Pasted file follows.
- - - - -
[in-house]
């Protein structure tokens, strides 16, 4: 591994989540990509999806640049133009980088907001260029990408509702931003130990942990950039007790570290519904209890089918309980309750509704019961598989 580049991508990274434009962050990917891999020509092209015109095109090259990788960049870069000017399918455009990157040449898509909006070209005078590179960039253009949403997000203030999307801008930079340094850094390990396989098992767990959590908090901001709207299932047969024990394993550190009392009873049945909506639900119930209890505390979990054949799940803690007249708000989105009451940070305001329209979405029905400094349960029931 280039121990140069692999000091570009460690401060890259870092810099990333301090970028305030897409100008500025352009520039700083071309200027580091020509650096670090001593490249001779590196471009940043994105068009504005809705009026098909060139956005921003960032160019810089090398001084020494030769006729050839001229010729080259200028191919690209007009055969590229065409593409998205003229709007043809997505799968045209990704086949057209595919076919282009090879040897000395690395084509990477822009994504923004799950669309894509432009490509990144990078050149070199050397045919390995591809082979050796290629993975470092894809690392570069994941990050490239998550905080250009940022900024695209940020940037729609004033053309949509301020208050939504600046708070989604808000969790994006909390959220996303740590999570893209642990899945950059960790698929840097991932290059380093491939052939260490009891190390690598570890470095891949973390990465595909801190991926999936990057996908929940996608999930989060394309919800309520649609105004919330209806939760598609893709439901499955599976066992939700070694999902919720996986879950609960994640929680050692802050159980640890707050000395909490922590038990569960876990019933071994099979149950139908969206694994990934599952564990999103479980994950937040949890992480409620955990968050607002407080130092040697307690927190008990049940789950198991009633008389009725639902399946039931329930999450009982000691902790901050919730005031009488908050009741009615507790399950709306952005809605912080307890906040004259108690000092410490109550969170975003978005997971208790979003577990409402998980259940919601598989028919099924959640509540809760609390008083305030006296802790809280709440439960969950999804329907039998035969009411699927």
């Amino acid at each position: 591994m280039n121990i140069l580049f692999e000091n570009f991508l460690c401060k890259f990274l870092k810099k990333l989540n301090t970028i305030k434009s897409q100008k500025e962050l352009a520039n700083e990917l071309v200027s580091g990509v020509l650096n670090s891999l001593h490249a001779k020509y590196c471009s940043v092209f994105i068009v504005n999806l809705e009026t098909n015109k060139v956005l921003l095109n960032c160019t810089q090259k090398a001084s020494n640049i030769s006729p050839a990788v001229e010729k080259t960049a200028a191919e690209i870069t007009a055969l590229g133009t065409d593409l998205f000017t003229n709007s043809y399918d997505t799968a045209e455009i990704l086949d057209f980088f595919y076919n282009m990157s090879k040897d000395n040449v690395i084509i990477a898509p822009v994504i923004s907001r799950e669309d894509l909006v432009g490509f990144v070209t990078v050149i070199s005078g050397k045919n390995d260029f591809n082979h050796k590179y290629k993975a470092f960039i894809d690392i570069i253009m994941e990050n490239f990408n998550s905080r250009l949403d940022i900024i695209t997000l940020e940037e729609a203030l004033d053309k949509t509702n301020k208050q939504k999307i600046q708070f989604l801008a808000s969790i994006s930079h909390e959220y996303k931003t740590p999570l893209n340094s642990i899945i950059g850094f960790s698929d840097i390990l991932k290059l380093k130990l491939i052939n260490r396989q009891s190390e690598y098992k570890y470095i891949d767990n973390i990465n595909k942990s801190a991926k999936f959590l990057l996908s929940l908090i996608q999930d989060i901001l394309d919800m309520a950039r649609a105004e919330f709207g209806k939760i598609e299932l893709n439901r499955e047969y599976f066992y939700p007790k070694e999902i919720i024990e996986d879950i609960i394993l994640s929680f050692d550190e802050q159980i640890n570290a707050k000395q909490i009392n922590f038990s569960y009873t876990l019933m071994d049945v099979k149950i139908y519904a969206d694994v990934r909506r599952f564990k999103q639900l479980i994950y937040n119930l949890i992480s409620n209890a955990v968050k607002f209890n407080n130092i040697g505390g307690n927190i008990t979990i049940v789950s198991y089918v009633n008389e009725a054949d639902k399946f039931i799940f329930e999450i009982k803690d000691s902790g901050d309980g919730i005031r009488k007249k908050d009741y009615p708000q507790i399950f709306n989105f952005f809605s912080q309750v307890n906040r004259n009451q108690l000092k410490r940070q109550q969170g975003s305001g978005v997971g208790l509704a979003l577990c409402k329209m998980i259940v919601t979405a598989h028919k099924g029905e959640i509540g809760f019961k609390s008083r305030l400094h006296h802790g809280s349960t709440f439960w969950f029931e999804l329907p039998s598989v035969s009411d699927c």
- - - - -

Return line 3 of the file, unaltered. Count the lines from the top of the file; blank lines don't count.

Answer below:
């Amino acid at each position: 591994m280039n121990i140069l580049f692999e000091n570009f991508l460690c401060k890259f990274l870092k810099k990333l989540n301090t970028i305030k434009s897409q100008k500025e962050l352009a520039n700083e990917l071309v200027s580091g990509v020509l650096n670090s891999l001593h490249a001779k020509y590196c471009s940043v092209f994105i068009v504005n999806l809705e009026t098909n015109k060139v956005l921003l095109n960032c160019t810089q090259k090398a001084s020494n640049i030769s006729p050839a990788v001229e010729k080259t960049a200028a191919e690209i870069t007009a055969l590229g133009t065409d593409l998205f000017t003229n709007s043809y399918d997505t799968a045209e455009i990704l086949d057209f980088f595919y076919n282009m990157s090879k040897d000395n040449v690395i084509i990477a898509p822009v994504i923004s907001r799950e669309d894509l909006v432009g490509f990144v070209t990078v050149i070199s005078g050397k045919n390995d260029f591809n082979h050796k590179y290629k993975a470092f960039i894809d690392i570069i253009m994941e990050n490239f990408n998550s905080r250009l949403d940022i900024i695209t997000l940020e940037e729609a203030l004033d053309k949509t509702n301020k208050q939504k999307i600046q708070f989604l801008a808000s969790i994006s930079h909390e959220y996303k931003t740590p999570l893209n340094s642990i899945i950059g850094f960790s698929d840097i390990l991932k290059l380093k130990l491939i052939n260490r396989q009891s190390e690598y098992k570890y470095i891949d767990n973390i990465n595909k942990s801190a991926k999936f959590l990057l996908s929940l908090i996608q999930d989060i901001l394309d919800m309520a950039r649609a105004e919330f709207g209806k939760i598609e299932l893709n439901r499955e047969y599976f066992y939700p007790k070694e999902i919720i024990e996986d879950i609960i394993l994640s929680f050692d550190e802050q159980i640890n570290a707050k000395q909490i009392n922590f038990s569960y009873t876990l019933m071994d049945v099979k149950i139908y519904a969206d694994v990934r909506r599952f564990k999103q639900l479980i994950y937040n119930l949890i992480s409620n209890a955990v968050k607002f209890n407080n130092i040697g505390g307690n927190i008990t979990i049940v789950s198991y089918v009633n008389e009725a054949d639902k399946f039931i799940f329930e999450i009982k803690d000691s902790g901050d309980g919730i005031r009488k007249k908050d009741y009615p708000q507790i399950f709306n989105f952005f809605s912080q309750v307890n906040r004259n009451q108690l000092k410490r940070q109550q969170g975003s305001g978005v997971g208790l509704a979003l577990c409402k329209m998980i259940v919601t979405a598989h028919k099924g029905e959640i509540g809760f019961k609390s008083r305030l400094h006296h802790g809280s349960t709440f439960w969950f029931e999804l329907p039998s598989v035969s009411d699927c």